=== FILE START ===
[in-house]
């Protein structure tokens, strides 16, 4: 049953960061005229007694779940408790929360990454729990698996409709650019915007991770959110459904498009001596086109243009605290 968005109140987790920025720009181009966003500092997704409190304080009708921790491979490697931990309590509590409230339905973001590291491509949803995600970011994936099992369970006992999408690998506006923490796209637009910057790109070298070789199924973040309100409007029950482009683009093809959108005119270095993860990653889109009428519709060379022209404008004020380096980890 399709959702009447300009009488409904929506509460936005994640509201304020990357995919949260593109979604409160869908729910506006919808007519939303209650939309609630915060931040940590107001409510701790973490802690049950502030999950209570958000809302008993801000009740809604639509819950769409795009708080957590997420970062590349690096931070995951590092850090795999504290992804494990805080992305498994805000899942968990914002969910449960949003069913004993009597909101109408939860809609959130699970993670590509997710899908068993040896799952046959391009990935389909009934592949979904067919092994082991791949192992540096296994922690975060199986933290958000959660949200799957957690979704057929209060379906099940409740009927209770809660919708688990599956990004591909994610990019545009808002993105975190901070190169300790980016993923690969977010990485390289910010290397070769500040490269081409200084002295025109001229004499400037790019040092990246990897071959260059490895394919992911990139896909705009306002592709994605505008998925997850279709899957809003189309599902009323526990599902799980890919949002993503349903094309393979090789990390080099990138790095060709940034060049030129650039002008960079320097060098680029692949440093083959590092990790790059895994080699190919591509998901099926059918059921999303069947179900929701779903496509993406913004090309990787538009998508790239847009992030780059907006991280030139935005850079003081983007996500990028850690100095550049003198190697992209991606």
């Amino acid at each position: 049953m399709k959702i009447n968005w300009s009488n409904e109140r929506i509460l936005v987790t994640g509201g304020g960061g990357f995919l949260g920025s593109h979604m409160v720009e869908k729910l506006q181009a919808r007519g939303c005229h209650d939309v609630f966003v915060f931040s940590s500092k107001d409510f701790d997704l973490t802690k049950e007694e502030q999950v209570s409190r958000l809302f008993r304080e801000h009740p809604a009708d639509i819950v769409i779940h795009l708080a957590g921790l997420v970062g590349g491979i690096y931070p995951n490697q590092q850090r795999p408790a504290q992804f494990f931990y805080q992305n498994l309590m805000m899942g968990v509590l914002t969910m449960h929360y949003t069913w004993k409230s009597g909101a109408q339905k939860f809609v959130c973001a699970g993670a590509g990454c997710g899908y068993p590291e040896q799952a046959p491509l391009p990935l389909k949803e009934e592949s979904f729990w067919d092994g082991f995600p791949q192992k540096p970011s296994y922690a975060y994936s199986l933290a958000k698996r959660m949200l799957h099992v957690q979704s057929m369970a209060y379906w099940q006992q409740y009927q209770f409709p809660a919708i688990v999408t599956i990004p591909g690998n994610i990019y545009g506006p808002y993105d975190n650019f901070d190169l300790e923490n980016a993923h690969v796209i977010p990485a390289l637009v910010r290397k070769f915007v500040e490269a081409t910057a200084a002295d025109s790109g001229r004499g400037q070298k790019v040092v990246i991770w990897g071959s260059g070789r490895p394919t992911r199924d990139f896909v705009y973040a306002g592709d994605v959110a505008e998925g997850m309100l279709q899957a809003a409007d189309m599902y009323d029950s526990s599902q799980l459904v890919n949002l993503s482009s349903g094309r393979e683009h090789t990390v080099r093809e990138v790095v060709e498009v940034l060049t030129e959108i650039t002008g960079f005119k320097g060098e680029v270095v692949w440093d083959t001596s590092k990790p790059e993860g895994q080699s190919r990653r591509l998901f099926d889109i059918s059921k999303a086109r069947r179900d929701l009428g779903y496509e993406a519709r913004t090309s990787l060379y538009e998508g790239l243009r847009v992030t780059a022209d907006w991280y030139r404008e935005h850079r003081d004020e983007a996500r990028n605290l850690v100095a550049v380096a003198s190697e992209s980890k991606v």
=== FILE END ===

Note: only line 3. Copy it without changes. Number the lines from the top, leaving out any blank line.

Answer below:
């Amino acid at each position: 049953m399709k959702i009447n968005w300009s009488n409904e109140r929506i509460l936005v987790t994640g509201g304020g960061g990357f995919l949260g920025s593109h979604m409160v720009e869908k729910l506006q181009a919808r007519g939303c005229h209650d939309v609630f966003v915060f931040s940590s500092k107001d409510f701790d997704l973490t802690k049950e007694e502030q999950v209570s409190r958000l809302f008993r304080e801000h009740p809604a009708d639509i819950v769409i779940h795009l708080a957590g921790l997420v970062g590349g491979i690096y931070p995951n490697q590092q850090r795999p408790a504290q992804f494990f931990y805080q992305n498994l309590m805000m899942g968990v509590l914002t969910m449960h929360y949003t069913w004993k409230s009597g909101a109408q339905k939860f809609v959130c973001a699970g993670a590509g990454c997710g899908y068993p590291e040896q799952a046959p491509l391009p990935l389909k949803e009934e592949s979904f729990w067919d092994g082991f995600p791949q192992k540096p970011s296994y922690a975060y994936s199986l933290a958000k698996r959660m949200l799957h099992v957690q979704s057929m369970a209060y379906w099940q006992q409740y009927q209770f409709p809660a919708i688990v999408t599956i990004p591909g690998n994610i990019y545009g506006p808002y993105d975190n650019f901070d190169l300790e923490n980016a993923h690969v796209i977010p990485a390289l637009v910010r290397k070769f915007v500040e490269a081409t910057a200084a002295d025109s790109g001229r004499g400037q070298k790019v040092v990246i991770w990897g071959s260059g070789r490895p394919t992911r199924d990139f896909v705009y973040a306002g592709d994605v959110a505008e998925g997850m309100l279709q899957a809003a409007d189309m599902y009323d029950s526990s599902q799980l459904v890919n949002l993503s482009s349903g094309r393979e683009h090789t990390v080099r093809e990138v790095v060709e498009v940034l060049t030129e959108i650039t002008g960079f005119k320097g060098e680029v270095v692949w440093d083959t001596s590092k990790p790059e993860g895994q080699s190919r990653r591509l998901f099926d889109i059918s059921k999303a086109r069947r179900d929701l009428g779903y496509e993406a519709r913004t090309s990787l060379y538009e998508g790239l243009r847009v992030t780059a022209d907006w991280y030139r404008e935005h850079r003081d004020e983007a996500r990028n605290l850690v100095a550049v380096a003198s190697e992209s980890k991606v």